This blog is one of the primary ways we share core ideas and new developments in the Building A New Reality movement.
When in doubt about whether to share what’s on your mind or engage a tough situation, it’s usually best to lean towards taking the risk. The core concepts, principles, creative strategies, and toxic behavior profiles covered on this blog are here to help you do that.
by John W. Bailie, Ph.D. When I saw the large knife clipped inside his waistband, my first feeling wasn’t fear. It was disappointment. I was walking up the stairwell to…
All workplace conflict is potentially fruitful. However, there are two broad categories of conflict that happen within teams that must be understood in order to provide effective leadership: creative conflict and toxic conflict. Both types are similar on the surface. But each requires a very different response and skill set from leaders.
A deliberately developmental organizational culture persistently pushes team members to the edges of their current competencies. By definition, that is not a place where most people feel comfortable. Fear, insecurity, and conflict live in that place. It’s a reach into the unknown. How do you get your team to go there? The first step is to convince them that no one will be asked to journey alone. You’ll go together.
We had officially entered the adjourning stage in Tuckman’s framework for team development. During the adjourning stage, which Tuckman added later, team members have grown close and feel a loss now that the experience is drawing to a close.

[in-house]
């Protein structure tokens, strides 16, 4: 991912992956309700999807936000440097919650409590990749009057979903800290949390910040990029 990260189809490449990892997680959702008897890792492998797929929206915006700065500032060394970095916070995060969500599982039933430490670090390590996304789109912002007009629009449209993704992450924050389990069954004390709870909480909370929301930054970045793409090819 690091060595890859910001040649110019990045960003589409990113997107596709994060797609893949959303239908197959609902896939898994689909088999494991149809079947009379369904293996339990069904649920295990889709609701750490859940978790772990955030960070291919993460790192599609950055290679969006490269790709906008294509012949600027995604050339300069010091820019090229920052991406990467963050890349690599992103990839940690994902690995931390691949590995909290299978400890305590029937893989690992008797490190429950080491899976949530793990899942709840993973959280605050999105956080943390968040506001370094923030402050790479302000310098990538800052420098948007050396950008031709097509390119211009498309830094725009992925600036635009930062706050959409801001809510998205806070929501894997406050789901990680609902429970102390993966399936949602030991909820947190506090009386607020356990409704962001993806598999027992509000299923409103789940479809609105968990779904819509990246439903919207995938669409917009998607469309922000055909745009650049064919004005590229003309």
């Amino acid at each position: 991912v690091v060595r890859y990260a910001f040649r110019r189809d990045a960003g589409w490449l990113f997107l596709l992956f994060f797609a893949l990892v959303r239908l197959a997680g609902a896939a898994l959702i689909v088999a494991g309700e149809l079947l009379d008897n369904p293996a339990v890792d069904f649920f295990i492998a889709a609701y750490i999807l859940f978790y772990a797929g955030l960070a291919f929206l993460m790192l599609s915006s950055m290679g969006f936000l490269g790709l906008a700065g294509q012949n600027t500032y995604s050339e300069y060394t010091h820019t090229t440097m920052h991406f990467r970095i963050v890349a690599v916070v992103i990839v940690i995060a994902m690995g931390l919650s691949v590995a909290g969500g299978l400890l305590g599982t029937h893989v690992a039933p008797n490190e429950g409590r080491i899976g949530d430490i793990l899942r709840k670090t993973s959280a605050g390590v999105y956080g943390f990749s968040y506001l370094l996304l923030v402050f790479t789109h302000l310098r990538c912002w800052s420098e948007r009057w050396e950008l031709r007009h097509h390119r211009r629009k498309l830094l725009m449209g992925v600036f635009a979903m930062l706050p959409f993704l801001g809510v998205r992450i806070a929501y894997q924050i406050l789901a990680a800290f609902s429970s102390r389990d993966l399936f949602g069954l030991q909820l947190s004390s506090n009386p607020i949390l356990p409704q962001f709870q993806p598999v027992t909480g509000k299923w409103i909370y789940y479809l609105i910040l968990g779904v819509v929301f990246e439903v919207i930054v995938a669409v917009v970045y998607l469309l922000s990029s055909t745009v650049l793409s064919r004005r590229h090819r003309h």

By Kerra L. Bolton “Raise your hand if you know the answer to this one,” challenged Lee Rush. It was the morning of the third day of a four-day Basic…
“Storming” — the second stage of Bruce Tuckman’s Five Stages of Team Development” — happens when the initial excitement has worn off, and the reality and weight of completing the task at hand sets in.
“Peopling,” as I call any social activity, takes effort. I hadn’t realized how dependent I have become on solitude as a means of social avoidance, until I attended a Restorative Practices Basic Training.
A significant reason that restorative conferences are so successful is because they are voluntary. By choosing to come to an event, participants are predisposed to make the process work.
by David Heekin My old friend Ted Wachtel, when he first approached me to write articles for his “Building a New Reality” website, said I would bring a curmudgeonly perspective…